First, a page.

Tools of the Trade

Posted on: October 18, 2010

Favorite medical supplies, tools-of-the-trade, or articles of a Registered Nurse and college instructor. (List 1)

By Jane-Alexandra Krehbiel RN

Every RN, MD, pharmacist, and nurse practitioner finds products which they like to use, either in the course of professional life, or at home with family. Today, I thought I would share some of mine.

Once I do, it’s up to you to decide whether you have sufficient need for such a product to justify getting some for your own home medical or home evacuation kit.


This is an old time product that many of our grandmothers used for cuts and scrapes. Lately, a lot of nurses and physicians have been rediscovering it. It is available at some pharmacies and can be specially ordered at others. Apinol is a topical wound treatment which is made from a pine oil derivative. It smells a lot like Pine Sol and apparently creates an environment in which bacteria and viruses have a tough time replicating and therefore growing or producing infection. This is very timely because a number of us are finding that neosporin or other topical antibiotics no longer work consistently in the prevention of superficial wound infections. Apinol can be sprayed to a skin wound area or can be applied with a cotton tipped applicator. I also sprayed it inside some damp smelly shoes recently while I was on vacation in the woods, and it worked well for this also.


Hydrogen peroxide or H202 is remarkable and has an abundance of medical uses, as well as household ones. To be short, peroxide not only cleanses wounds, but mixed half and half with water, can treat dry socket, or when used as a rinse, can improve gum disease markedly. It can also be used for removing bandages which have stuck to wounds by pouring it over the stuck bandage. Be sure to rinse with normal saline solution afterward, which can be made with one teaspoon salt to one pint of boiled water, left to cool before use. Peroxide also has many cleaning uses. It will also remove blood from clothing.


Steri-strips can be purchased from a number of medical supply houses or through the internet. These are sterile hypoallergenic tape with hypoallergenic fibers through the tape. Many times, suturing of a wound can be avoided, and the wound can be kept approximated for healing simply with steri-strips. Steri-strips can be applied leaving slight distances between each other on a wound,allowing for the exit bloody or other drainage. On a horizontal wound, one would clean and dry and apply a series of steri-strips vertically, allowing small spaces between.

Clean non-stapled, non reddened, and non infected, post surgical abdominal wounds can be reinforced by applying a few sterile steri strips in the fashion described above. They help to reinforce and avoid superficial skin pulling which can be uncomfortable during recovery. I prefer steri-strips to the old “butterfly bandages”. They come in a variety of sizes and thicknesses for a variety of purposes.

Needle nosed forceps, otherwise known as tweezers

Stainless steel medical needle nosed forceps make life much easier and faster for us. Many times a small splinter, consisting of wood, fiberglass, metal, or even stainless steel pad can become lodged in a finger,hand or foot in either callous or tender tissue. An excellent pair of needle nosed forceps or fine tweezers are well worth the investment as they allow a less traumatic and faster removal of the foreign body, which you may well be removing from yourself.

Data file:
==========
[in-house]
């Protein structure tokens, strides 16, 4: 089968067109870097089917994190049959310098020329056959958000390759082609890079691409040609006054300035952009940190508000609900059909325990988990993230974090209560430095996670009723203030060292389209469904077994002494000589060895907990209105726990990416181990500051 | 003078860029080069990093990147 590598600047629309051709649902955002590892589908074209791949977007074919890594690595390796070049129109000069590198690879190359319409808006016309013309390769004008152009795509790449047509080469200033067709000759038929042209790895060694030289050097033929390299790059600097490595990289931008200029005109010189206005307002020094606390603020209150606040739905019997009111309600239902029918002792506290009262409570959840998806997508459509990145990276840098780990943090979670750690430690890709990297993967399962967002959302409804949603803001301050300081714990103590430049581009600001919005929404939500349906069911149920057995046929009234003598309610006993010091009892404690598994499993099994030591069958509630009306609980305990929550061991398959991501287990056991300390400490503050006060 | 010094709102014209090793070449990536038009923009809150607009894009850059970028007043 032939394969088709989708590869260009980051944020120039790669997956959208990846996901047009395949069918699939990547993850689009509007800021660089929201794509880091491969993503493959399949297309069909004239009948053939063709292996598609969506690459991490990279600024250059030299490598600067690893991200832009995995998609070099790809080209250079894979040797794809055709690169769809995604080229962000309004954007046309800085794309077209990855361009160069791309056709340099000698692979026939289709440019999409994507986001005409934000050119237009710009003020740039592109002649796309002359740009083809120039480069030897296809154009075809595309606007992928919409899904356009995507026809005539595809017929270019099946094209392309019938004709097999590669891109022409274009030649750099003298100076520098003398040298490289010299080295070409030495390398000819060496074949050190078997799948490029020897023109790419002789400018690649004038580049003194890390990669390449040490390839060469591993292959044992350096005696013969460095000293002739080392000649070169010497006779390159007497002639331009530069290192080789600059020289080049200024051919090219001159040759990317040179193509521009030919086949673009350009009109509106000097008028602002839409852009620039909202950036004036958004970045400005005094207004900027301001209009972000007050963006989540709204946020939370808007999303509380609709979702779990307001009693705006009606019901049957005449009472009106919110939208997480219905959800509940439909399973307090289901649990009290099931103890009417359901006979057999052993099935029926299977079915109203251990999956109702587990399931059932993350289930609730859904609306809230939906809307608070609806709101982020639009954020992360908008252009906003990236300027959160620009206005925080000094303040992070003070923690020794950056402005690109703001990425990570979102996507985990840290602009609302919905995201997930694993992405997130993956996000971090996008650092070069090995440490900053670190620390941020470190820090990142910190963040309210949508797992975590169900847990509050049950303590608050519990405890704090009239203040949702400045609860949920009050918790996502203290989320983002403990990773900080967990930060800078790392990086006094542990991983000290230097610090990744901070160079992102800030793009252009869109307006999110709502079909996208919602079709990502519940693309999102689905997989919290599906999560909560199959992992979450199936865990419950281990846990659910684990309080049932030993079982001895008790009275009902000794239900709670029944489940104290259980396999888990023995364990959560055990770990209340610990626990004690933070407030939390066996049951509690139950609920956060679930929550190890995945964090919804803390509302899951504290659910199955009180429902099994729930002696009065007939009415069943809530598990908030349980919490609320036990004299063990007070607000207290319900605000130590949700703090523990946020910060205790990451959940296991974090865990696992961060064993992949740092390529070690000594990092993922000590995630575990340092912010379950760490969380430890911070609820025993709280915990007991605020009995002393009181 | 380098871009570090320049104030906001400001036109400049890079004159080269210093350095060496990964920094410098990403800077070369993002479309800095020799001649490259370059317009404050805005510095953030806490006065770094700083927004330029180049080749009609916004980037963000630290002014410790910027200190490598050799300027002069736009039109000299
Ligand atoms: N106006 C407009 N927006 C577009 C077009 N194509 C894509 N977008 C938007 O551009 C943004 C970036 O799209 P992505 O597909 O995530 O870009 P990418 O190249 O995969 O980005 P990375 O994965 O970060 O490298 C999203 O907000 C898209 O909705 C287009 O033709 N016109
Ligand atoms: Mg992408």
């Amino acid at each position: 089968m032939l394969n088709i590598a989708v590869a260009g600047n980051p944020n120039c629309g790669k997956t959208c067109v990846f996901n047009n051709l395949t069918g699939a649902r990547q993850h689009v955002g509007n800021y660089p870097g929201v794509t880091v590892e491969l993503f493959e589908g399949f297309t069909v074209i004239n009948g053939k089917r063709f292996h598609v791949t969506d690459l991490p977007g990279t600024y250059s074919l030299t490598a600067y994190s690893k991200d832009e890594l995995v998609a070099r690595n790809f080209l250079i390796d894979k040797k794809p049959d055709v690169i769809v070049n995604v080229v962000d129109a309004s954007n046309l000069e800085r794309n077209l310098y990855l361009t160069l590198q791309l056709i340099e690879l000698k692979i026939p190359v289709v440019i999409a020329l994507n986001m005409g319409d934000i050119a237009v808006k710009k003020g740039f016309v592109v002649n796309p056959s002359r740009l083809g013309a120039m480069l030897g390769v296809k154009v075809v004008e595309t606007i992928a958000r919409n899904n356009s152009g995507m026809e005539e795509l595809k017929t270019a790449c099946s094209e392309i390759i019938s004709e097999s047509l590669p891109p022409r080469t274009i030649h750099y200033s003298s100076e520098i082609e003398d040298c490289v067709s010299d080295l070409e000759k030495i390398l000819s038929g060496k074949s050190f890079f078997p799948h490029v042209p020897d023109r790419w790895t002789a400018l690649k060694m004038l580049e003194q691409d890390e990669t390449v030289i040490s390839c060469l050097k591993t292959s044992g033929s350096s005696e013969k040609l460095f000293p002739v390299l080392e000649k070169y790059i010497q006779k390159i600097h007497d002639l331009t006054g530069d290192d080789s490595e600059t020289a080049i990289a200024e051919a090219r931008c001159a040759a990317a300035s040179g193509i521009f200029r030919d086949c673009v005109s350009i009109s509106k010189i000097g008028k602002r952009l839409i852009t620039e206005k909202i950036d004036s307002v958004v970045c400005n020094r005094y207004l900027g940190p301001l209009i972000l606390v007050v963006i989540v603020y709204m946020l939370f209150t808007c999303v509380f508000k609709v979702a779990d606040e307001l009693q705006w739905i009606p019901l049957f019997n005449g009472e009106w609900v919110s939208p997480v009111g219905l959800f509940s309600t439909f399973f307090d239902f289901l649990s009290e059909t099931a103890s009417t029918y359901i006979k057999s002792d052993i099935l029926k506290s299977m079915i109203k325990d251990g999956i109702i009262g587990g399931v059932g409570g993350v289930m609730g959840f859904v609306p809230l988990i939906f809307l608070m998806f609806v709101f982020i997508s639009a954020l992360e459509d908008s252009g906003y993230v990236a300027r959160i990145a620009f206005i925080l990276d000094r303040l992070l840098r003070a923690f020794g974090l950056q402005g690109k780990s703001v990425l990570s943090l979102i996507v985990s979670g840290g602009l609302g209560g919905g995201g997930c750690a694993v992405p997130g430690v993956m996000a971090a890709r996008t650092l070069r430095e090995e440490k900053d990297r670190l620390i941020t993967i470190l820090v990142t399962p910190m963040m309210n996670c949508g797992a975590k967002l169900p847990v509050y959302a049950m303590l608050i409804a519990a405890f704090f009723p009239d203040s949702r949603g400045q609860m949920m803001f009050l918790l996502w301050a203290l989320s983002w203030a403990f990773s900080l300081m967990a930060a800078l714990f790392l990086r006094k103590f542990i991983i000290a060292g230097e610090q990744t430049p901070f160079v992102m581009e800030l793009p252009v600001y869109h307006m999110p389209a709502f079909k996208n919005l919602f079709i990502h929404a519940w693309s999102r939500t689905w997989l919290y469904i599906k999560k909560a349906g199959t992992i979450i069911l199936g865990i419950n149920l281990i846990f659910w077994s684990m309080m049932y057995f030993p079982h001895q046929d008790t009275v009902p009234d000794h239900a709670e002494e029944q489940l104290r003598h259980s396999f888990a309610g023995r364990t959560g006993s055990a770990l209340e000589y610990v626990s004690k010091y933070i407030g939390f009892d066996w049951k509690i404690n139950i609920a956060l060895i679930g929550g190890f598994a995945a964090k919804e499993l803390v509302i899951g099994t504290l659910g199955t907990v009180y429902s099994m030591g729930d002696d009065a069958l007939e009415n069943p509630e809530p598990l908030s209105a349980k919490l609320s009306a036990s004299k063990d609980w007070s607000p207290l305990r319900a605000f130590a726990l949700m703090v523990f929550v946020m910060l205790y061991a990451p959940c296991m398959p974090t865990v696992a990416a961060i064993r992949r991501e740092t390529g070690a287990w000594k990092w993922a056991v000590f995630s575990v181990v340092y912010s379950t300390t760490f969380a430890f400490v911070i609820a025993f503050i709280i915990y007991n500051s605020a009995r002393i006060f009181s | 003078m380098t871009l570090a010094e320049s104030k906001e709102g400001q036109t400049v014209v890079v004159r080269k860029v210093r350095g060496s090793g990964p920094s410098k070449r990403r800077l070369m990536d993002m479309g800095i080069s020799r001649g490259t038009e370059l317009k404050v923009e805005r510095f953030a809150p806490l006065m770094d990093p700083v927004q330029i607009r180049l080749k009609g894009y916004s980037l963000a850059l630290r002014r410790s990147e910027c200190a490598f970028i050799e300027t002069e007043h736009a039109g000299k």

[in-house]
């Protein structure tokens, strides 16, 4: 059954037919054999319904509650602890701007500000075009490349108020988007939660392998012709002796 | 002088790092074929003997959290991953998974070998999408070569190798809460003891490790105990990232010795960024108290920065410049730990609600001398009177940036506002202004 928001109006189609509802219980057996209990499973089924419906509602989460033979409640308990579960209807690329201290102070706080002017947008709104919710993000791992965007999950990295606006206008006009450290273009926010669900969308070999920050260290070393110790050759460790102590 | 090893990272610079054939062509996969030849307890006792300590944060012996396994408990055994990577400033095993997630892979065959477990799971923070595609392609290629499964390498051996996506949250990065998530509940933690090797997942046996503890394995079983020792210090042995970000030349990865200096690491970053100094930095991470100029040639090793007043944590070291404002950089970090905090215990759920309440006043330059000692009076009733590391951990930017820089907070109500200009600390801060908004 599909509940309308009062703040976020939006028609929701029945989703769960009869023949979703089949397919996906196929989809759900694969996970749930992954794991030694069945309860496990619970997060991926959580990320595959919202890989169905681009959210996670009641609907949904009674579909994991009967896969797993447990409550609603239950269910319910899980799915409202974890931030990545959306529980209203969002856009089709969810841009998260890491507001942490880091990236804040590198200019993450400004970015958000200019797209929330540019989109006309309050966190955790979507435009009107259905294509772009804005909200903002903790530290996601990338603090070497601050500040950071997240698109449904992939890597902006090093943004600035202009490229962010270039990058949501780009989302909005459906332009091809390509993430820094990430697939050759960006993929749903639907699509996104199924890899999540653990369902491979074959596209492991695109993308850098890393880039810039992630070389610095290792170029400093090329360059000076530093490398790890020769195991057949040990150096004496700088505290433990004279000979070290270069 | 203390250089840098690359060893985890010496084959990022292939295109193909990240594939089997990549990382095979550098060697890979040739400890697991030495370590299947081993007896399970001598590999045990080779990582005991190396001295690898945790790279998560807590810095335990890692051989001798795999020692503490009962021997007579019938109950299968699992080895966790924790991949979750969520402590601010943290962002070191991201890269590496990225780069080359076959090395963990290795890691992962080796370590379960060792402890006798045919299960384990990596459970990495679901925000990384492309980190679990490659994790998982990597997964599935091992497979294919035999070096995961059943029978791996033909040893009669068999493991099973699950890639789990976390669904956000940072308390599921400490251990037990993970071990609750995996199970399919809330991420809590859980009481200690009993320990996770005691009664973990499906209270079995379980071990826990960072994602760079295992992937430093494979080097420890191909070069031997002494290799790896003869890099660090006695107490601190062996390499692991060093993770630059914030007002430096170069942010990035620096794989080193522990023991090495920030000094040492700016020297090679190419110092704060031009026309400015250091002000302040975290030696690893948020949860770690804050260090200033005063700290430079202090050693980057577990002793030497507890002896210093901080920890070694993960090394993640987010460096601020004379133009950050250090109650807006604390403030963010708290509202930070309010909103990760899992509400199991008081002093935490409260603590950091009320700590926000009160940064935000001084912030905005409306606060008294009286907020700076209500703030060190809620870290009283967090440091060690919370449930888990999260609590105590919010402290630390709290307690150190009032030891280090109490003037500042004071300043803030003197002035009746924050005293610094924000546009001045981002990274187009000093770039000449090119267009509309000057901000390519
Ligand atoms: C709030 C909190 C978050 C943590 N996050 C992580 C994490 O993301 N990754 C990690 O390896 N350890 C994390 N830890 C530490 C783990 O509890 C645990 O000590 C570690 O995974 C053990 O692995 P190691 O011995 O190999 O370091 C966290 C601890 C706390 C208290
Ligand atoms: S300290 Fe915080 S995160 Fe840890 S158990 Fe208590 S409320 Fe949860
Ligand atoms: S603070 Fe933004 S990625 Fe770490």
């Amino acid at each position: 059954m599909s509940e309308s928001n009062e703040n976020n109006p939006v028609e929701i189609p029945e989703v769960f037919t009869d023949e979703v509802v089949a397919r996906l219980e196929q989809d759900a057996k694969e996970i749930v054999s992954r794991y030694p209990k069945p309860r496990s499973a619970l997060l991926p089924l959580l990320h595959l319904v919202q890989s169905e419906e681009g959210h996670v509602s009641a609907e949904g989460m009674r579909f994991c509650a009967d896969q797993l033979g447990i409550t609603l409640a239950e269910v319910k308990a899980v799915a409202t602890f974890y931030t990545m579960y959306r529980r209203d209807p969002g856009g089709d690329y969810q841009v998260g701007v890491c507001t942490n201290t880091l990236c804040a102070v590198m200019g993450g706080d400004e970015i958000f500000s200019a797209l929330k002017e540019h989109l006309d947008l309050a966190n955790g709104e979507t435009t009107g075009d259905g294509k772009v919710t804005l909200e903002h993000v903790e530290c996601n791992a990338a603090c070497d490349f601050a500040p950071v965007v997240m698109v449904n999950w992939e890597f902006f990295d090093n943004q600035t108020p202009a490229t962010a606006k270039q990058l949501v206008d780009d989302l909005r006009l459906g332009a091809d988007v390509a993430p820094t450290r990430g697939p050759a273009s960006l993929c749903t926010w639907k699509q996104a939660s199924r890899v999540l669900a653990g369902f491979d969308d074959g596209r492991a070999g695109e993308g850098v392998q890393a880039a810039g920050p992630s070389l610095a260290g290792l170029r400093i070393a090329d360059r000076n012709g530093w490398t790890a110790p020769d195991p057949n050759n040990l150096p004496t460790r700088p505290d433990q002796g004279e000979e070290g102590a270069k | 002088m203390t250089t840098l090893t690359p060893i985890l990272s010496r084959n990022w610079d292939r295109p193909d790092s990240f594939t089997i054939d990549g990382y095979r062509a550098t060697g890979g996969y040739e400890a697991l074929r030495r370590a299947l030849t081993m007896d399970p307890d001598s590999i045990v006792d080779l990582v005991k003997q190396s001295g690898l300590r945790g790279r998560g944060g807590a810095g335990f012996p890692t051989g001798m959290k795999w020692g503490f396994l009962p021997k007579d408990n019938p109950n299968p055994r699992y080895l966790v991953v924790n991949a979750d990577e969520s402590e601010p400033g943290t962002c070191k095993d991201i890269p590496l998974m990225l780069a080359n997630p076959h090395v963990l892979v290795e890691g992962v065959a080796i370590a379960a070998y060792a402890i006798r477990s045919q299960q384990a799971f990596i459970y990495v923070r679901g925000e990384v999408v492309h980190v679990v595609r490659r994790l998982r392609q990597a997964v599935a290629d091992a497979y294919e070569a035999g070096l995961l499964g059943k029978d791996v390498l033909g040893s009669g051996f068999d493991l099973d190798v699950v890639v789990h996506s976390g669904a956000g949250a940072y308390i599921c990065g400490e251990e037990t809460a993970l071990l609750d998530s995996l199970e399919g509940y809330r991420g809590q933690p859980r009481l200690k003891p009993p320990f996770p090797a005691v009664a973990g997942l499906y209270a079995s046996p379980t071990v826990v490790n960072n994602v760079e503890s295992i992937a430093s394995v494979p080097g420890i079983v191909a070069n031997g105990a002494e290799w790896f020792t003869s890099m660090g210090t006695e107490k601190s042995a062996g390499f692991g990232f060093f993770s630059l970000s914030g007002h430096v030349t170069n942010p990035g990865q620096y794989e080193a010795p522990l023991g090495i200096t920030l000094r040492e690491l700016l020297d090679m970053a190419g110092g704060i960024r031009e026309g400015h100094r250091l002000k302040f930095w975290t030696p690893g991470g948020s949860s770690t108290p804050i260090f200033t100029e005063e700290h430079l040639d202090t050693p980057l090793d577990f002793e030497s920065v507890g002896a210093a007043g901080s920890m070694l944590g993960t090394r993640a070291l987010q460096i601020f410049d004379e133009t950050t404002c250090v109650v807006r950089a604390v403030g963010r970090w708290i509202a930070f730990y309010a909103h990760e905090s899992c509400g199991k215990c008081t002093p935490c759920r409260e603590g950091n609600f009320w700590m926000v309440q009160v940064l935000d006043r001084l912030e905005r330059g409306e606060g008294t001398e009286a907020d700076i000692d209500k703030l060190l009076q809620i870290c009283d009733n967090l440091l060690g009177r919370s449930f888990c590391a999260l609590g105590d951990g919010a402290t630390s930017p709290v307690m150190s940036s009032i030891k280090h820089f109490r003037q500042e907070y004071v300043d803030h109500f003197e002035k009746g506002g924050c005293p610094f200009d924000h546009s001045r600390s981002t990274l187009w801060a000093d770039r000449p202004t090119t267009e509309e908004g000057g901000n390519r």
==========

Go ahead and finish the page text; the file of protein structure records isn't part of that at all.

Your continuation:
Iris scissors

A tiny pair of stainless steel scissors called iris scissors can be invaluable. These were originally created for eye surgery but can be found and used in almost all areas of medicine now. These can be useful, for example, for removing excess torn fingernail or toenail especially when it has been pulled or damaged below the quick. These can be sterilized by boiling or sanitized by soaking in alcohol.

Ice sponges

Although I do keep a few chemical cold packs, mostly for the car, my favorite type of ice packs are ice sponges. I take a number of sponges, put them in small freezer bags. I add water and then compress the sponge to allow them to “drink” the water in the bag. Then I pour out the excess. I then freeze them. Before applying them to skin, I make envelopes of Handi-Wipes for them so that the iced region does not have direct skin contact. These ice sponges are particularly good because they are generally well tolerated. They also are form fitting as they melt, which makes them useful for everything from fractures, soft tissue injuries to the back of necks in nosebleeds. I rotate them for a time and throw them away when soiled.

“Anti Monkey Butt Powder”

Yes, my kids think the name is hysterical, but this is a wonderful product. It consists of calamine powder, talc and mild fragrance. It is formulated to absorb sweat and minimize frictional skin discomfort, but this is a wonderful powder for promoting comfort for almost everything,including the interior of boots and shoes. As with any talc or powdered product, do not inhale it and handle carefully around children who might.

I hope you add these items and products to your supplies and find some new ones yourself also.

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